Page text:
II. Reasons for keeping the Decalogue. I. The Commandments have God as their Author and were confirmed by Christ our Lord; hence they begin, "I am the Lord thy God." 2. The Commandments are just. Since God is our Lord and we His servants, it is right that we should consecrate to Him our hearts, words and works, as the first table prescribes. It is likewise reasonable that we should honor our parents, and do to others as we would have them do to ourselves, which is the object of the second table. 3. God is a mighty and jealous Lord and will punish violators of His law. 4. The observance of the Commandments brings with it abundant rewards both in this life and the life to come; our salvation depends upon it.

CONCLUSION, 1. Thanks to God who has deigned to declare His will in all that concerns our salvation, and who facilitates the observance of His law by the abundant help of His grace. 2. We should strive to the best of our ability to know and understand the law of God and to fulfill its requirements with exactness, fidelity, and fervor. 3. Let us frequently examine our consciences and compare our daily lives with the precepts of God's Commandments.

Catechism of the Council of Trent, Part III


St. Augustine in his writings remarks that the Decalogue is the summary and epitome of all laws:(1) "Although the Lord had spoken many things. He gave to Moses only two stone tablets, called 'tables of testimony,' to be placed in the Ark. For if carefully examined and well understood, whatever else is commanded by God will be found to depend on the ten Commandments which were engraved on those two tables, just as these ten Commandments, in turn, are reducible to two, the love of God and of our neighbor, on which 'depend the whole Law and the Prophets.'"(2)


Since, then, the Decalogue is a summary of the whole Law, the pastor should give his days and nights to its consideration, that he may be able not only to regulate his own life by its precepts, but also to instruct in the law of God the people committed to his care. "The lips of the priest," says Malachy, "shall keep knowledge, and they shall seek the law at his mouth, because he is the angel of the Lord of Hosts."(3) To the priests of the New Law this injunction applies in a special manner; they are nearer to God, and should be "transformed from glory to glory as by the Spirit of the Lord."(4) Since Christ our Lord has called them "light,"(5) they should be "a light to them that are in darkness, the instructors of the foolish, the teachers of infants";(6) and if a man be overtaken in any fault, those who are spiritual should instruct such a one.(7)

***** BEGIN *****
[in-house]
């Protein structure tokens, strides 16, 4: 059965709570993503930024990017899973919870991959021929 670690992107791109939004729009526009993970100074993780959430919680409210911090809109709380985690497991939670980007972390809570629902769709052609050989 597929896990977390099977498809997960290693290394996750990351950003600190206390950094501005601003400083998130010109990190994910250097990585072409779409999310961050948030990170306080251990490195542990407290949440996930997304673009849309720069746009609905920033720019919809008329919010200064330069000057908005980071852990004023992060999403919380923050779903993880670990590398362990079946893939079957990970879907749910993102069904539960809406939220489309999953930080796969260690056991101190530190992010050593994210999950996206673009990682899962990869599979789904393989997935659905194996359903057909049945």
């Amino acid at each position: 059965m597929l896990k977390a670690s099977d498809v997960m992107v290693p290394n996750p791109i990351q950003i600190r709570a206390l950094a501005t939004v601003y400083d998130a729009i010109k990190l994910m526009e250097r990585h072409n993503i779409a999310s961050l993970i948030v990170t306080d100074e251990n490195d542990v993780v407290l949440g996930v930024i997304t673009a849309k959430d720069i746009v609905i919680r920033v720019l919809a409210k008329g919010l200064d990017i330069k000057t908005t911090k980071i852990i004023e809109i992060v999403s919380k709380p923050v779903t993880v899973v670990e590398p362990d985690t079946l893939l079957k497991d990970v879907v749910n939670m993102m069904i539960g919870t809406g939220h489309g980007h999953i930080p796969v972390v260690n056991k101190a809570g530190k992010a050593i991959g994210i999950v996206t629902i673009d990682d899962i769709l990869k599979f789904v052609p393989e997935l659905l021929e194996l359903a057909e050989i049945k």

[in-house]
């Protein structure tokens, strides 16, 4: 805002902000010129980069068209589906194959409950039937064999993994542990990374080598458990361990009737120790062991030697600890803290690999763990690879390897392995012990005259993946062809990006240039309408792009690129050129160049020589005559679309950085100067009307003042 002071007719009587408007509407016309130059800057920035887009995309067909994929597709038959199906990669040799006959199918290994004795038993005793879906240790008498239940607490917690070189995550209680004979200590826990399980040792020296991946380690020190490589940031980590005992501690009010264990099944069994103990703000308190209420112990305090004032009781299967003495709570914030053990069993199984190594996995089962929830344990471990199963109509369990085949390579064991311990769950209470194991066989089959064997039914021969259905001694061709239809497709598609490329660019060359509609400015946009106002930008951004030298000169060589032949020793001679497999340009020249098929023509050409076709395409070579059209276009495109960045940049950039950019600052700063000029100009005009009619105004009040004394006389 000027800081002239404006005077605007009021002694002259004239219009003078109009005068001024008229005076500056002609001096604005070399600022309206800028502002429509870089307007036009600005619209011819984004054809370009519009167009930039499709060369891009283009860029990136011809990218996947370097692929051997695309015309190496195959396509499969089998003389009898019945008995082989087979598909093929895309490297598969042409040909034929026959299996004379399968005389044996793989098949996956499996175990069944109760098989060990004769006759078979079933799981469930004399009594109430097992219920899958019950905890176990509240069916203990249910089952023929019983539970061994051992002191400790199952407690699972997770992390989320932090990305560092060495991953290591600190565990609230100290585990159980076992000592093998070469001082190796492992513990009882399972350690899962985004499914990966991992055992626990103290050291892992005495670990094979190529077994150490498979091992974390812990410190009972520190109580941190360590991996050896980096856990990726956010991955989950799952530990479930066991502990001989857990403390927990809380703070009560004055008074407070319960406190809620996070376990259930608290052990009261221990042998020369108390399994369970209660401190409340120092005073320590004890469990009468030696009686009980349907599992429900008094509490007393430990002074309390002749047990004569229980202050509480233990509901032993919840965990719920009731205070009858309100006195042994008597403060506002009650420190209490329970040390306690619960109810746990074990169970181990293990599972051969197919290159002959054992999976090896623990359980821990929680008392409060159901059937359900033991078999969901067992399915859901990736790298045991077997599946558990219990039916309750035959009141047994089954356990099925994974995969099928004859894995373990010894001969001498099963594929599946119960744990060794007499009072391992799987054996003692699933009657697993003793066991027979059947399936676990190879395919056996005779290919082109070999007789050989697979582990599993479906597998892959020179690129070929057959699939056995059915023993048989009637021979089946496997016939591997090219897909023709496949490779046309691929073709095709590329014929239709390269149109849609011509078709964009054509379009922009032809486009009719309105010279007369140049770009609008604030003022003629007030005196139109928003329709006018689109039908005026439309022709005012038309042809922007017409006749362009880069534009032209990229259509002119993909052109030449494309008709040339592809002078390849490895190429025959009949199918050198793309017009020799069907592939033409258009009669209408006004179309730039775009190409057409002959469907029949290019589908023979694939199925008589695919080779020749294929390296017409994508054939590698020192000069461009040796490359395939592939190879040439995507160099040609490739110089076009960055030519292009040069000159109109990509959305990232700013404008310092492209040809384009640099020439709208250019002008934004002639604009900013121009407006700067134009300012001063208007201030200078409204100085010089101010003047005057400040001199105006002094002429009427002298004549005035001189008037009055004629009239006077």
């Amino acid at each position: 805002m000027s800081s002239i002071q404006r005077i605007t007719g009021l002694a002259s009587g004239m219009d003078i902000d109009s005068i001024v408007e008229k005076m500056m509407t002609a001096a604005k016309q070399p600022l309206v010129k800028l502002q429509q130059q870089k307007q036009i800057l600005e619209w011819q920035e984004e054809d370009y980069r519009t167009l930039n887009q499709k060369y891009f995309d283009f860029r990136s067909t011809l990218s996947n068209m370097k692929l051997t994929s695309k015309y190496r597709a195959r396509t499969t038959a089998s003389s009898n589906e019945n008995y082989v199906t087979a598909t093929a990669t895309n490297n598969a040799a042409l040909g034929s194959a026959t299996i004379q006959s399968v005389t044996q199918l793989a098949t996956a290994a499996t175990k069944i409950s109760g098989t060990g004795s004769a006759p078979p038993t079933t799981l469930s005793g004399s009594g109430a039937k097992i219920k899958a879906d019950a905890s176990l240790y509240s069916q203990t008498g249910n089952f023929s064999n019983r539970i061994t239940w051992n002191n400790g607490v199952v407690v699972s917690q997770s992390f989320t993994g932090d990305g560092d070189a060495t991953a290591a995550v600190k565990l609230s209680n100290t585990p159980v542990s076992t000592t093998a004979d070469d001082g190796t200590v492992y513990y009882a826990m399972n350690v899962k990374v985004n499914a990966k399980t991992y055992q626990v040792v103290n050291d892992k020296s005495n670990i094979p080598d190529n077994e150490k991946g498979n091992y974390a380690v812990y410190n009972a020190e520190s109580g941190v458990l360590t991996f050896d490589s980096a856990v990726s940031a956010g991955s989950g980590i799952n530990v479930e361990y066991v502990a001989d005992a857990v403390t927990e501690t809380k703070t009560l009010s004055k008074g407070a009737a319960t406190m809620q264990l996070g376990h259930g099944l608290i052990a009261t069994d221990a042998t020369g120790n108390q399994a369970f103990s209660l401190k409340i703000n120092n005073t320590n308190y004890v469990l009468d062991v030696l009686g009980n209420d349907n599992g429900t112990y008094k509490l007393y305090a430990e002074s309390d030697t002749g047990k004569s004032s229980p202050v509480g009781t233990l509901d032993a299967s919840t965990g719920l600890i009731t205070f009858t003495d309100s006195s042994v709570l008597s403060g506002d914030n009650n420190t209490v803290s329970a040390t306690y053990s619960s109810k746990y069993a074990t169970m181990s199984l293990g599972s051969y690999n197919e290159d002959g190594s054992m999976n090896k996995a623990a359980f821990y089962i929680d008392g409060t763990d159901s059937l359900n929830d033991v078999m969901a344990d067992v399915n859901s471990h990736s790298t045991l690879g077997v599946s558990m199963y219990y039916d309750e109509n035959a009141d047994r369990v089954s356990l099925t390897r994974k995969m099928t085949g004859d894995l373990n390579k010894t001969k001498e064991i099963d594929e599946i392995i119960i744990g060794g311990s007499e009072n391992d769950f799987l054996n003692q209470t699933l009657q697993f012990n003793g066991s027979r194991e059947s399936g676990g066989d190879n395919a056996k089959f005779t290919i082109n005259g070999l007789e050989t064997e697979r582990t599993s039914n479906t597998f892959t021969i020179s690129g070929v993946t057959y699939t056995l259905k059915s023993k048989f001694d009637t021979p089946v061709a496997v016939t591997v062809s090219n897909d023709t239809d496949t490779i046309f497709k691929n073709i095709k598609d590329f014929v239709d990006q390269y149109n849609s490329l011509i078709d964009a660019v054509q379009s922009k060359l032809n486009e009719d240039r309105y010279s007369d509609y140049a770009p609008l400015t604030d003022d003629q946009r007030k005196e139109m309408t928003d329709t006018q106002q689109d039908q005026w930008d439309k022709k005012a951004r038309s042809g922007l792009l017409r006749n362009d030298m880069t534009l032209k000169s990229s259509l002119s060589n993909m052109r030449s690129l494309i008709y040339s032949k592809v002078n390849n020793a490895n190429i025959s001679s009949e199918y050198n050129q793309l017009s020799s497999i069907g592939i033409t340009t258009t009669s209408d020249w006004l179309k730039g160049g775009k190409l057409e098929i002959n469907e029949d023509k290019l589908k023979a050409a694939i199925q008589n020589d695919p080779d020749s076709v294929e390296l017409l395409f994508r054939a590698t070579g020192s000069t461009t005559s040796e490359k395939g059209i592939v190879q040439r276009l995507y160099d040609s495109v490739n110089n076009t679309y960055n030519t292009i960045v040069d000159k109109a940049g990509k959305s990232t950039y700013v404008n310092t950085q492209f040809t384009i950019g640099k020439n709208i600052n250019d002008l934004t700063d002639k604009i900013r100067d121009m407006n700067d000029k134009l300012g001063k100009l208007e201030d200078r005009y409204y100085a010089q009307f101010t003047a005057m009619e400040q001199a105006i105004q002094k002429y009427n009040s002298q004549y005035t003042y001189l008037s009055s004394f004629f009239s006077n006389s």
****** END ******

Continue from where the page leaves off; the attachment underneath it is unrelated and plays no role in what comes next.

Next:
In the tribunal of penance the priest holds the place of a judge, and pronounces sentence according to the nature of the offense. Unless, therefore, he is desirous that his ignorance should prove an injury to himself and to others, he must bring with him to the discharge of this duty the greatest vigilance and the most intimate and practiced acquaintance with the interpretation of the Law, in order to be able to pronounce according to this divine rule on every act and omission; and, as the Apostle says, to teach sound doctrine,(8) free from error, and heal the diseases of the soul, which are the sins of the people, that they may be acceptable to God, pursuers of good works.(9)